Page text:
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Is there a quick way of replacing all NaN values in a numpy array with (say) the linearly interpolated values?

For example,

[1 1 1 nan nan 2 2 nan 0]

would be converted into

[1 1 1 1.3 1.6 2 2  1  0]
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5 Answers 5

up vote 14 down vote accepted

Lets define first a simple helper function in order to make it more straightforward to handle indices and logical indices of NaNs:

import numpy as np

def nan_helper(y):
    """Helper to handle indices and logical indices of NaNs.

        - y, 1d numpy array with possible NaNs
        - nans, logical indices of NaNs
        - index, a function, with signature indices= index(logical_indices),
          to convert logical indices of NaNs to 'equivalent' indices
        >>> # linear interpolation of NaNs
        >>> nans, x= nan_helper(y)
        >>> y[nans]= np.interp(x(nans), x(~nans), y[~nans])

    return np.isnan(y), lambda z: z.nonzero()[0]

Now the nan_helper(.) can now be utilized like:

>>> y= array([1, 1, 1, NaN, NaN, 2, 2, NaN, 0])
>>> nans, x= nan_helper(y)
>>> y[nans]= interp(x(nans), x(~nans), y[~nans])
>>> print y.round(2)
[ 1.    1.    1.    1.33  1.67  2.    2.    1.    0.  ]

Al tough it may seem first a little bit overkill to specify a separate function to do just things like this:

>>> nans, x= np.isnan(y), lambda z: z.nonzero()[0]

it will eventually pay dividends.

So, when ever you are working with NaNs related data, just encapsulate all the (new NaN related) functionality needed, under some specific helper function(s). Your code base will be more coherent and readable, because it follows easily understandable idioms.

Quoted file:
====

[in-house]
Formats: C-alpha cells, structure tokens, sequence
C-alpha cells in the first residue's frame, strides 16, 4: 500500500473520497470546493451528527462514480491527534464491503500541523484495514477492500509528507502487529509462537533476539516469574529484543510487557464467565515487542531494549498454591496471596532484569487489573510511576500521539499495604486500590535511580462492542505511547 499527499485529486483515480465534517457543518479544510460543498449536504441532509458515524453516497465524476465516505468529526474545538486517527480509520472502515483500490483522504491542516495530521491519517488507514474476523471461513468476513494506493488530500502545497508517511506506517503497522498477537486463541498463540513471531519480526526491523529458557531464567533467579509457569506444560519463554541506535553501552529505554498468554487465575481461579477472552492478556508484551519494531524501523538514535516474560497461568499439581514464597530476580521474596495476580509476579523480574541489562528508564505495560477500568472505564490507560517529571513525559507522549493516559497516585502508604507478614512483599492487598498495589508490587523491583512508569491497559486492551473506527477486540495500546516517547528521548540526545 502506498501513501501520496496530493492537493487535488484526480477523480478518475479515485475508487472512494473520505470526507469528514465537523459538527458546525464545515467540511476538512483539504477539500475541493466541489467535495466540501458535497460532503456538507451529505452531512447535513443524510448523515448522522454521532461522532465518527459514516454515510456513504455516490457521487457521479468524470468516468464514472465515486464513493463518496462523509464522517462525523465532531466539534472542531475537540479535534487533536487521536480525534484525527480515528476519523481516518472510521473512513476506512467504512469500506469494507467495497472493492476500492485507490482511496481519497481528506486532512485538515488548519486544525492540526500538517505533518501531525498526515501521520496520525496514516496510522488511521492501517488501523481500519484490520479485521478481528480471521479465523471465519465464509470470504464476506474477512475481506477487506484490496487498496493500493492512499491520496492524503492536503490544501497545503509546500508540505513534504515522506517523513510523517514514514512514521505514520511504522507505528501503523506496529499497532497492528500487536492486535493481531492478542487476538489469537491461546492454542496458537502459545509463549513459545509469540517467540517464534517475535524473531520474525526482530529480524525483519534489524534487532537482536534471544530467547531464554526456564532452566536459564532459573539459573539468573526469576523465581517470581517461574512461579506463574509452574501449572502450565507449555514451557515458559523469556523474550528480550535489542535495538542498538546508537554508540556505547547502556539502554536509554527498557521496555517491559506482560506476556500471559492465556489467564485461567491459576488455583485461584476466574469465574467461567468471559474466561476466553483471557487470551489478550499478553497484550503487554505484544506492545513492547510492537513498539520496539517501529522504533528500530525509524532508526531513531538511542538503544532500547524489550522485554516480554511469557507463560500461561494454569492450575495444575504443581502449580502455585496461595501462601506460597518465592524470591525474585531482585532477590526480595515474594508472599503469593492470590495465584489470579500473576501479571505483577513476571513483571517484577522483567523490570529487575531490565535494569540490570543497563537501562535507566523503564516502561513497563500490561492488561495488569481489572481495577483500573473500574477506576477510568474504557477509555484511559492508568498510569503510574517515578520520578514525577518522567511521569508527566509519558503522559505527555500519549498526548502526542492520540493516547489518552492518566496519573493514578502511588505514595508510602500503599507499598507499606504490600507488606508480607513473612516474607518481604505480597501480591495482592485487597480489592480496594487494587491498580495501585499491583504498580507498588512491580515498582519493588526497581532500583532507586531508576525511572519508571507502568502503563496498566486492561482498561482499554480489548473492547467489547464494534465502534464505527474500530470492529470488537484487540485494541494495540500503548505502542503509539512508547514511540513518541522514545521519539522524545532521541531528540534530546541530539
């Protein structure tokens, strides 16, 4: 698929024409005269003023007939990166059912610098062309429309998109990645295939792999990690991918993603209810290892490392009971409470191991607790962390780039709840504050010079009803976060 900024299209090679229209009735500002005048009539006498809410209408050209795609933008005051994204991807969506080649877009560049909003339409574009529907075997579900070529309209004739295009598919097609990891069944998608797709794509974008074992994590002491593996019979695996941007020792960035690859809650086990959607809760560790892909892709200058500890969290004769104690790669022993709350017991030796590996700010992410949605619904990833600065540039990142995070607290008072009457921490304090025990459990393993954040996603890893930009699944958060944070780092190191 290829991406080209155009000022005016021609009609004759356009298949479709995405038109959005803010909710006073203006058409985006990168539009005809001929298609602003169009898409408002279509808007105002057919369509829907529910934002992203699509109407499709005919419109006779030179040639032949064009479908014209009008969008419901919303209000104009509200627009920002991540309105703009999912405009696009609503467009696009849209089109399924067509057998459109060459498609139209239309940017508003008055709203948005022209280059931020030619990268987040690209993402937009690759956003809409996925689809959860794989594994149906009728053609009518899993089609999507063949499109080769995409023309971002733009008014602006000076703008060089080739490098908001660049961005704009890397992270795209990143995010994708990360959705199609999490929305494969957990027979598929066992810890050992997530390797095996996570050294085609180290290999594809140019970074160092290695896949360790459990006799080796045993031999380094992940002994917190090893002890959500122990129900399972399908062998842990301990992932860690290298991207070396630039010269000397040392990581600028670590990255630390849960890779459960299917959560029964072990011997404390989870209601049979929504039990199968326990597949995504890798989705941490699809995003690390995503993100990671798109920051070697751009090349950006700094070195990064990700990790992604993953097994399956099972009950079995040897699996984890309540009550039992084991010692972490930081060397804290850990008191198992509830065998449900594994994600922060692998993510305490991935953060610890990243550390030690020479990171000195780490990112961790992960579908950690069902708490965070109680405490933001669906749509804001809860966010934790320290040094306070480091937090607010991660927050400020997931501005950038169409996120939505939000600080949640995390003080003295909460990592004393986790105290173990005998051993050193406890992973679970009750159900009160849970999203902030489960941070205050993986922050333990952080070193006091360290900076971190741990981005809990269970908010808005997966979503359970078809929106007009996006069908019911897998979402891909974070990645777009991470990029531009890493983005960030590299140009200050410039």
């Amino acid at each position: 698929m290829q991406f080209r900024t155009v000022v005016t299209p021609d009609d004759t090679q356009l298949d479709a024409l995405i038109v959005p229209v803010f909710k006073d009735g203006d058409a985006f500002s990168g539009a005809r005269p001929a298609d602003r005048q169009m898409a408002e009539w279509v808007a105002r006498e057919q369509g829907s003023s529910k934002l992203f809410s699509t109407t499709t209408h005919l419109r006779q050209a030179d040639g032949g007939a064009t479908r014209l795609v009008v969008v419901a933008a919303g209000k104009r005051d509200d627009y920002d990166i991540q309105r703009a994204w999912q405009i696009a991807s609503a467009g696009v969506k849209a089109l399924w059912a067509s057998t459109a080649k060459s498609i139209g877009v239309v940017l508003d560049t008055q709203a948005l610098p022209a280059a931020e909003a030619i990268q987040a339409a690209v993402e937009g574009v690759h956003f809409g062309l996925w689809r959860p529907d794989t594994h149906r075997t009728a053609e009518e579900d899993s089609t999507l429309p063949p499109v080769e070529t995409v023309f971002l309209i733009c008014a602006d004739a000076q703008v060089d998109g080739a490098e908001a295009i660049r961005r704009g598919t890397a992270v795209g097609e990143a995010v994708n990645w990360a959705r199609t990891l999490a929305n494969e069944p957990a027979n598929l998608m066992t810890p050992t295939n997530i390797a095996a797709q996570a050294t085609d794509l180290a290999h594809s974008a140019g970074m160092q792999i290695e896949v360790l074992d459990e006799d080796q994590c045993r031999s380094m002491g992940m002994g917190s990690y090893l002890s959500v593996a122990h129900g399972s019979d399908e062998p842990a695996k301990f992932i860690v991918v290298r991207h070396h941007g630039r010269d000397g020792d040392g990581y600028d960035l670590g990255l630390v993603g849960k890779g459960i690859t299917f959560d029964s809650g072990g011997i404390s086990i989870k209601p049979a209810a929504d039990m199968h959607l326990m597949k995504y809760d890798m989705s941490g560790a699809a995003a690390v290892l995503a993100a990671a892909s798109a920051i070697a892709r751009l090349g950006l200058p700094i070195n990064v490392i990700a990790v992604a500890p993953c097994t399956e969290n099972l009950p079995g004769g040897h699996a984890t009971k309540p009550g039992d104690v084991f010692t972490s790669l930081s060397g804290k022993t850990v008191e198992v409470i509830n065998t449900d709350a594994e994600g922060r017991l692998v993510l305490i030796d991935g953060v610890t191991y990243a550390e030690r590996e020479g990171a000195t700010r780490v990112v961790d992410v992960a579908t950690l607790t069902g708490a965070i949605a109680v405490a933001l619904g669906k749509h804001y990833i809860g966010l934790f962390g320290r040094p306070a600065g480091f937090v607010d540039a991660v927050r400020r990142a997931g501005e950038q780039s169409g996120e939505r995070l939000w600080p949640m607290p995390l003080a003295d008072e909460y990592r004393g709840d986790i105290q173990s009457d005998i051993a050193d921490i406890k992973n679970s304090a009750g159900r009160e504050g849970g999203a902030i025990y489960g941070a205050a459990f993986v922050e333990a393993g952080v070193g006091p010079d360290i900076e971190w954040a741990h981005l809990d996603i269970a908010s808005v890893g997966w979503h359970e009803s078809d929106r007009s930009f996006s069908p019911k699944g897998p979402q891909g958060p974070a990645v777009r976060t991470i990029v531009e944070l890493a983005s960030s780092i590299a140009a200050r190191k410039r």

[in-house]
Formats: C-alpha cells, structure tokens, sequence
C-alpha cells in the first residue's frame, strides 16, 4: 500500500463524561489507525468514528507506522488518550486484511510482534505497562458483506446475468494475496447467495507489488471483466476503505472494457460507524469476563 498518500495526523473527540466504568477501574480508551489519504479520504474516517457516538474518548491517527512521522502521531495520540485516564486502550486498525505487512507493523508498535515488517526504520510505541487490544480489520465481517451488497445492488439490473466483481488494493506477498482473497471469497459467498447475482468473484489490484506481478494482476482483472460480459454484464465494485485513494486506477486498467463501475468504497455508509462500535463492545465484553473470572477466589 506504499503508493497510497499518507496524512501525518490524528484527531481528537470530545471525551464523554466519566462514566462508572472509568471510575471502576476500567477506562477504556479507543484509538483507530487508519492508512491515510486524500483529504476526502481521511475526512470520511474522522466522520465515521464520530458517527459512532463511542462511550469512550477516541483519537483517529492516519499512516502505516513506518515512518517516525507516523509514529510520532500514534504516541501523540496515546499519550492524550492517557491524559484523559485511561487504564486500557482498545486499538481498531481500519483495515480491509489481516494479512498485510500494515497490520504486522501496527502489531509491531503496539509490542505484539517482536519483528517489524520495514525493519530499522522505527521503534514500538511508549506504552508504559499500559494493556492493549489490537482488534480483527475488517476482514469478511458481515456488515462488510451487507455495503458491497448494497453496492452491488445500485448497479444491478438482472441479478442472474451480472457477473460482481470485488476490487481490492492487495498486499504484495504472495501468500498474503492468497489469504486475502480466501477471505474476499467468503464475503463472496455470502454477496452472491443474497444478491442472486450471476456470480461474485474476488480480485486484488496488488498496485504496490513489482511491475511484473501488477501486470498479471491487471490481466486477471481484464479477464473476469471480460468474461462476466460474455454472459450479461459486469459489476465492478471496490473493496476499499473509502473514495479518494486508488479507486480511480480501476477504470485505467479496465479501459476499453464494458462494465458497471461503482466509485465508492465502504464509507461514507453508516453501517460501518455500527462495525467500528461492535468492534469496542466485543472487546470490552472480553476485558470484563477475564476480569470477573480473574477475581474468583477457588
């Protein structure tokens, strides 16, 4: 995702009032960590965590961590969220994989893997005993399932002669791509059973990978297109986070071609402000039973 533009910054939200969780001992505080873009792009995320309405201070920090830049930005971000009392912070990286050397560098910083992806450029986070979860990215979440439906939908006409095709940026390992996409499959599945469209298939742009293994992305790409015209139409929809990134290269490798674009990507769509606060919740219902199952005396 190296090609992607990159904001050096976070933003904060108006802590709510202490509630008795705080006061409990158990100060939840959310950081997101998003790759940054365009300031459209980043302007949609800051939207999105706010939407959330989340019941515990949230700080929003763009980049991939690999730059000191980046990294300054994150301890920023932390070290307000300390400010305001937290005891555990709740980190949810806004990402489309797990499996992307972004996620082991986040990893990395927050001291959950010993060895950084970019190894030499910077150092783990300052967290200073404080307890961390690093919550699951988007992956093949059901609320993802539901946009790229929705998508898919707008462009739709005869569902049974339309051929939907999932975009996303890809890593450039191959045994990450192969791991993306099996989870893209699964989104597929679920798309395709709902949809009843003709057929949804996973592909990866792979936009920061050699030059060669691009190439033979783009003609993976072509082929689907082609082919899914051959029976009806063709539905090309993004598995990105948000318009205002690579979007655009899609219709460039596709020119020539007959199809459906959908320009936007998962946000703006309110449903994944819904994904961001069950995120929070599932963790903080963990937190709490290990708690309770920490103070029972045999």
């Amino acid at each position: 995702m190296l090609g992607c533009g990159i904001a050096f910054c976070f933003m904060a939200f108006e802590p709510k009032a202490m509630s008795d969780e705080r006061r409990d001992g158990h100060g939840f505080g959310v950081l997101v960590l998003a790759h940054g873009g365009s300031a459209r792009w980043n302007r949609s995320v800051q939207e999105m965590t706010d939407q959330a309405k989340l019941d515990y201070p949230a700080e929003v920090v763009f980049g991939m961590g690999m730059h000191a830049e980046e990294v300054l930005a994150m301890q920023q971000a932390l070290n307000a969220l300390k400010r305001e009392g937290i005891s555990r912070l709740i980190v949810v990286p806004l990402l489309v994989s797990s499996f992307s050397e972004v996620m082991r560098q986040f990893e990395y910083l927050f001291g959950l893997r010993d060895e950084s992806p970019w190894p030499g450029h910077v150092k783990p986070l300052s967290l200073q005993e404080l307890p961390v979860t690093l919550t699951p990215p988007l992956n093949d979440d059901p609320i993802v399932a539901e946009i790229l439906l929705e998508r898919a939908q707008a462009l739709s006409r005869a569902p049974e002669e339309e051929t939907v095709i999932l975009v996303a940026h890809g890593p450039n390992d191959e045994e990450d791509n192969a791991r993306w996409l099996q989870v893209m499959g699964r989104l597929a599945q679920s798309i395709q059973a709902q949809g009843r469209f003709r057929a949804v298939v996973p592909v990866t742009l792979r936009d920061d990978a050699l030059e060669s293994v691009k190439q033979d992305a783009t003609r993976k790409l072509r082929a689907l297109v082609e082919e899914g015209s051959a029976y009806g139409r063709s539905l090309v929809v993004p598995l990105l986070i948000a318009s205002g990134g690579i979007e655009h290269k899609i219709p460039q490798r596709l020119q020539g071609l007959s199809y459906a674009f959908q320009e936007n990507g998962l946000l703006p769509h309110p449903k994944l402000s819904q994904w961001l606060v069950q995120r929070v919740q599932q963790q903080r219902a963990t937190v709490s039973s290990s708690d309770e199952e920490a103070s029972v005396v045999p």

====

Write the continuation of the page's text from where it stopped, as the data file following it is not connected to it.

Interpolation, indeed, is a nice context to see how NaN handling is done, but similar techniques are utilized in various other contexts as well.

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I came up with this code:

import numpy as np
nan = np.nan

A = np.array([1, nan, nan, 2, 2, nan, 0])

ok = -np.isnan(A)
xp = ok.ravel().nonzero()[0]
fp = A[-np.isnan(A)]
x  = np.isnan(A).ravel().nonzero()[0]

A[np.isnan(A)] = np.interp(x, xp, fp)

print A

It prints

 [ 1.          1.33333333  1.66666667  2.          2.          1.          0.        ]
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Strange with a negative vote for a working answer. Oh well. –  Petter Jun 29 '11 at 10:42
what's the point of using ravel() here? –  thengineer Feb 11 '14 at 16:58
I don’t remember… :-( It seems to work without it. –  Petter Feb 12 '14 at 13:00

It might be easier to change how the data is being generated in the first place, but if not:

bad_indexes = np.isnan(data)

Create a boolean array indicating where the nans are

good_indexes = np.logical_not(bad_indexes)

Create a boolean array indicating where the good values area

good_data = data[good_indexes]

A restricted version of the original data excluding the nans

interpolated = np.interp(bad_indexes.nonzero(), good_indexes.nonzero(), good_data)

Run all the bad indexes through interpolation

data[bad_indexes] = interpolated

Replace the original data with the interpolated values.

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This doesn't work for me. I get ValueError: setting an array element with a sequence. for the interp call –  Petter Jun 29 '11 at 10:22
@Ben, Sorry, I couldn't/can't test it right now. Try adding [0] after both of the nonzero()s. –  Winston Ewert Jun 29 '11 at 12:58

Just use numpy logical and there where statement to apply a 1D interpolation.

def fill_nan(A):
    interpolate to fill nan values
    inds = np.arange(A.shape[0])
    good = np.where(np.isfinite(A))
    f = interpolate.interp1d(inds[good], A[good],bounds_error=False)
    B = np.where(np.isfinite(A),A,f(inds))
    return B
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Or building on Winston's answer

def pad(data):
    bad_indexes = np.isnan(data)
    good_indexes = np.logical_not(bad_indexes)
    good_data = data[good_indexes]
    interpolated = np.interp(bad_indexes.nonzero()[0], good_indexes.nonzero()[0], good_data)
    data[bad_indexes] = interpolated
    return data

A = np.array([[1, 20, 300],
              [nan, nan, nan],
              [3, 40, 500]])

A = np.apply_along_axis(pad, 0, A)
print A


[[   1.   20.  300.]
 [   2.   30.  400.]
 [   3.   40.  500.]]
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